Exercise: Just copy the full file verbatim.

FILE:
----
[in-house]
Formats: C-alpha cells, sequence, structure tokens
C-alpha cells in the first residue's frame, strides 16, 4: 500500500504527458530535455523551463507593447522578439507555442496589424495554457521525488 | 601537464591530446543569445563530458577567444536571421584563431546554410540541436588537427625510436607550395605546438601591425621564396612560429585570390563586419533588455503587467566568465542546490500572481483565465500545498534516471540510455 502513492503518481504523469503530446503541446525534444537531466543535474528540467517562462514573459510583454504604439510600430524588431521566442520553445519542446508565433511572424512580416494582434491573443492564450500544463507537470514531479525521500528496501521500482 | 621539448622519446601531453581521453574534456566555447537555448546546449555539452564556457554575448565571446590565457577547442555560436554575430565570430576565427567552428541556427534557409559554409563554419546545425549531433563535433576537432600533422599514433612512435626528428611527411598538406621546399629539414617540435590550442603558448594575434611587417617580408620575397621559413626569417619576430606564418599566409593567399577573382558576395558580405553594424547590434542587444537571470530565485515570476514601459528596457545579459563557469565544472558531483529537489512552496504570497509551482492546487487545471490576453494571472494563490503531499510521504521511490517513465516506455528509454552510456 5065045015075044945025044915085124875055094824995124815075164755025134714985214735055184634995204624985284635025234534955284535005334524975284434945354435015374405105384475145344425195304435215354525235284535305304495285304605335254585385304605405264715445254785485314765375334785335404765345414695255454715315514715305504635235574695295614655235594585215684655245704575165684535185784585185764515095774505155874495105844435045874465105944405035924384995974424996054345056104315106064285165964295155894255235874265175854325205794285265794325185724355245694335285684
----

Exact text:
[in-house]
Formats: C-alpha cells, sequence, structure tokens
C-alpha cells in the first residue's frame, strides 16, 4: 500500500504527458530535455523551463507593447522578439507555442496589424495554457521525488 | 601537464591530446543569445563530458577567444536571421584563431546554410540541436588537427625510436607550395605546438601591425621564396612560429585570390563586419533588455503587467566568465542546490500572481483565465500545498534516471540510455 502513492503518481504523469503530446503541446525534444537531466543535474528540467517562462514573459510583454504604439510600430524588431521566442520553445519542446508565433511572424512580416494582434491573443492564450500544463507537470514531479525521500528496501521500482 | 621539448622519446601531453581521453574534456566555447537555448546546449555539452564556457554575448565571446590565457577547442555560436554575430565570430576565427567552428541556427534557409559554409563554419546545425549531433563535433576537432600533422599514433612512435626528428611527411598538406621546399629539414617540435590550442603558448594575434611587417617580408620575397621559413626569417619576430606564418599566409593567399577573382558576395558580405553594424547590434542587444537571470530565485515570476514601459528596457545579459563557469565544472558531483529537489512552496504570497509551482492546487487545471490576453494571472494563490503531499510521504521511490517513465516506455528509454552510456 5065045015075044945025044915085124875055094824995124815075164755025134714985214735055184634995204624985284635025234534955284535005334524975284434945354435015374405105384475145344425195304435215354525235284535305304495285304605335254585385304605405264715445254785485314765375334785335404765345414695255454715315514715305504635235574695295614655235594585215684655245704575165684535185784585185764515095774505155874495105844435045874465105944405035924384995974424996054345056104315106064285165964295155894255235874265175854325205794285265794325185724355245694335285684